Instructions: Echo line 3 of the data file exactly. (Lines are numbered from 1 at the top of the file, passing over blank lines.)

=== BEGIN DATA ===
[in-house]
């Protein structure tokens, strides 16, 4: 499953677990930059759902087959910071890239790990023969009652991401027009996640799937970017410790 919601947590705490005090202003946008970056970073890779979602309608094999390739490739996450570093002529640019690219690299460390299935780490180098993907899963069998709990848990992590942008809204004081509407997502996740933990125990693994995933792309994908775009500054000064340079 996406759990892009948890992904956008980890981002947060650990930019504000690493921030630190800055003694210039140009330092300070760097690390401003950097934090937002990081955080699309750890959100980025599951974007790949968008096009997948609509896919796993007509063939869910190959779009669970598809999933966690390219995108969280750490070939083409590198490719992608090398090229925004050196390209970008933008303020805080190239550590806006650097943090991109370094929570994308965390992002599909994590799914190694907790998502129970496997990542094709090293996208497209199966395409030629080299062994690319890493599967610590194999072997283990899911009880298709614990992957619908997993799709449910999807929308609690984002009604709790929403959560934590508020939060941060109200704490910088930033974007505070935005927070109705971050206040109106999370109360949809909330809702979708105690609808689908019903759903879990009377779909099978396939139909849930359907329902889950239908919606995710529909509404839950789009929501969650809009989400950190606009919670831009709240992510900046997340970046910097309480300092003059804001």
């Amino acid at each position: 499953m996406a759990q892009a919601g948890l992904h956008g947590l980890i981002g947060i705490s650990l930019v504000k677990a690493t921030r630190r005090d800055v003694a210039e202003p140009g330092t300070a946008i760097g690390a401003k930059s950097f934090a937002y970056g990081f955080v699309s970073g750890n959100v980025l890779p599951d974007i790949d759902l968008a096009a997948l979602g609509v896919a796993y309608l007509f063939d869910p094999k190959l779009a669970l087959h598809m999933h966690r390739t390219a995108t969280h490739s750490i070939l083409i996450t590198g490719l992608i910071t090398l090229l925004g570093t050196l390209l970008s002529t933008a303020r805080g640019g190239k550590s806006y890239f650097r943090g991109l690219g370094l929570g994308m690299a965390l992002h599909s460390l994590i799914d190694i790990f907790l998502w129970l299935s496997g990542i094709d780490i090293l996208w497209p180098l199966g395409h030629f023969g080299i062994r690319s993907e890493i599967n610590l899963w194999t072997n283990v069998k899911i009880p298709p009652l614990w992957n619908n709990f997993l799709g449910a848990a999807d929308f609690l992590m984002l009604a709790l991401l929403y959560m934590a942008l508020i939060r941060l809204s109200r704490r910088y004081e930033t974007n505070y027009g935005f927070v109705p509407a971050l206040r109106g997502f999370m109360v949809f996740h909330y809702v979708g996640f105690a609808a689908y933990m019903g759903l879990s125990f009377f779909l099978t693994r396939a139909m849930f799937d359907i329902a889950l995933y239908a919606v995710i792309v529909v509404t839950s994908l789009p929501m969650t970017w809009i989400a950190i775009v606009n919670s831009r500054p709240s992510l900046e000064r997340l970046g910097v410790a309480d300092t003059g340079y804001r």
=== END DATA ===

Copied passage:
């Amino acid at each position: 499953m996406a759990q892009a919601g948890l992904h956008g947590l980890i981002g947060i705490s650990l930019v504000k677990a690493t921030r630190r005090d800055v003694a210039e202003p140009g330092t300070a946008i760097g690390a401003k930059s950097f934090a937002y970056g990081f955080v699309s970073g750890n959100v980025l890779p599951d974007i790949d759902l968008a096009a997948l979602g609509v896919a796993y309608l007509f063939d869910p094999k190959l779009a669970l087959h598809m999933h966690r390739t390219a995108t969280h490739s750490i070939l083409i996450t590198g490719l992608i910071t090398l090229l925004g570093t050196l390209l970008s002529t933008a303020r805080g640019g190239k550590s806006y890239f650097r943090g991109l690219g370094l929570g994308m690299a965390l992002h599909s460390l994590i799914d190694i790990f907790l998502w129970l299935s496997g990542i094709d780490i090293l996208w497209p180098l199966g395409h030629f023969g080299i062994r690319s993907e890493i599967n610590l899963w194999t072997n283990v069998k899911i009880p298709p009652l614990w992957n619908n709990f997993l799709g449910a848990a999807d929308f609690l992590m984002l009604a709790l991401l929403y959560m934590a942008l508020i939060r941060l809204s109200r704490r910088y004081e930033t974007n505070y027009g935005f927070v109705p509407a971050l206040r109106g997502f999370m109360v949809f996740h909330y809702v979708g996640f105690a609808a689908y933990m019903g759903l879990s125990f009377f779909l099978t693994r396939a139909m849930f799937d359907i329902a889950l995933y239908a919606v995710i792309v529909v509404t839950s994908l789009p929501m969650t970017w809009i989400a950190i775009v606009n919670s831009r500054p709240s992510l900046e000064r997340l970046g910097v410790a309480d300092t003059g340079y804001r």